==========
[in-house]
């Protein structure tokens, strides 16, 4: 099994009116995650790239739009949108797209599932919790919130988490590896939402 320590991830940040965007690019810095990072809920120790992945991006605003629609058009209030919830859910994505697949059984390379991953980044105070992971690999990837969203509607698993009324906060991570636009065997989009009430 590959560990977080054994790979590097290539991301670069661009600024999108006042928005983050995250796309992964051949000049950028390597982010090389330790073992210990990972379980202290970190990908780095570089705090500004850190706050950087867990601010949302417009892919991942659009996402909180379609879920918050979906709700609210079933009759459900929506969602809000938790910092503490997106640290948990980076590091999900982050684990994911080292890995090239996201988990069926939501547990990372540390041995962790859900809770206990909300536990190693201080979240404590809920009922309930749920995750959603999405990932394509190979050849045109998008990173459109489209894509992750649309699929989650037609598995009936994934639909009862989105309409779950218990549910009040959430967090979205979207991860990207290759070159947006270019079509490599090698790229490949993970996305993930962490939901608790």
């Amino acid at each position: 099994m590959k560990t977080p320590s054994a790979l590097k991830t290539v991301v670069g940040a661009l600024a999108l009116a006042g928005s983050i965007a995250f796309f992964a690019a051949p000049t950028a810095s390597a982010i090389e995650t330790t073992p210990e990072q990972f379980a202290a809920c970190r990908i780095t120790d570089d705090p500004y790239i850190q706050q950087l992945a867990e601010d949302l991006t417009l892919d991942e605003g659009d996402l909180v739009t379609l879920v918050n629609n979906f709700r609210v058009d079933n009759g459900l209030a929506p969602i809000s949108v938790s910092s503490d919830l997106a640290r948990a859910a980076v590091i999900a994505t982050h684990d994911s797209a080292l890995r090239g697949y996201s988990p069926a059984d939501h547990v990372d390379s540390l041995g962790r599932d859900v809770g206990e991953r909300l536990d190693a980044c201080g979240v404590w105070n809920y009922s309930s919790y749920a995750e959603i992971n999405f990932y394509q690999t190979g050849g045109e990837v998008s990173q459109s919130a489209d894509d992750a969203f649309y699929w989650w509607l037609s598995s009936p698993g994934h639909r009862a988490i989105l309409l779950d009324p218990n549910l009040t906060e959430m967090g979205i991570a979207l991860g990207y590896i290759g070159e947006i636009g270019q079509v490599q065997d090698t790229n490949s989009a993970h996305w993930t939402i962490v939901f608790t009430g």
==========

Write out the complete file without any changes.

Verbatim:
[in-house]
């Protein structure tokens, strides 16, 4: 099994009116995650790239739009949108797209599932919790919130988490590896939402 320590991830940040965007690019810095990072809920120790992945991006605003629609058009209030919830859910994505697949059984390379991953980044105070992971690999990837969203509607698993009324906060991570636009065997989009009430 590959560990977080054994790979590097290539991301670069661009600024999108006042928005983050995250796309992964051949000049950028390597982010090389330790073992210990990972379980202290970190990908780095570089705090500004850190706050950087867990601010949302417009892919991942659009996402909180379609879920918050979906709700609210079933009759459900929506969602809000938790910092503490997106640290948990980076590091999900982050684990994911080292890995090239996201988990069926939501547990990372540390041995962790859900809770206990909300536990190693201080979240404590809920009922309930749920995750959603999405990932394509190979050849045109998008990173459109489209894509992750649309699929989650037609598995009936994934639909009862989105309409779950218990549910009040959430967090979205979207991860990207290759070159947006270019079509490599090698790229490949993970996305993930962490939901608790």
């Amino acid at each position: 099994m590959k560990t977080p320590s054994a790979l590097k991830t290539v991301v670069g940040a661009l600024a999108l009116a006042g928005s983050i965007a995250f796309f992964a690019a051949p000049t950028a810095s390597a982010i090389e995650t330790t073992p210990e990072q990972f379980a202290a809920c970190r990908i780095t120790d570089d705090p500004y790239i850190q706050q950087l992945a867990e601010d949302l991006t417009l892919d991942e605003g659009d996402l909180v739009t379609l879920v918050n629609n979906f709700r609210v058009d079933n009759g459900l209030a929506p969602i809000s949108v938790s910092s503490d919830l997106a640290r948990a859910a980076v590091i999900a994505t982050h684990d994911s797209a080292l890995r090239g697949y996201s988990p069926a059984d939501h547990v990372d390379s540390l041995g962790r599932d859900v809770g206990e991953r909300l536990d190693a980044c201080g979240v404590w105070n809920y009922s309930s919790y749920a995750e959603i992971n999405f990932y394509q690999t190979g050849g045109e990837v998008s990173q459109s919130a489209d894509d992750a969203f649309y699929w989650w509607l037609s598995s009936p698993g994934h639909r009862a988490i989105l309409l779950d009324p218990n549910l009040t906060e959430m967090g979205i991570a979207l991860g990207y590896i290759g070159e947006i636009g270019q079509v490599q065997d090698t790229n490949s989009a993970h996305w993930t939402i962490v939901f608790t009430g």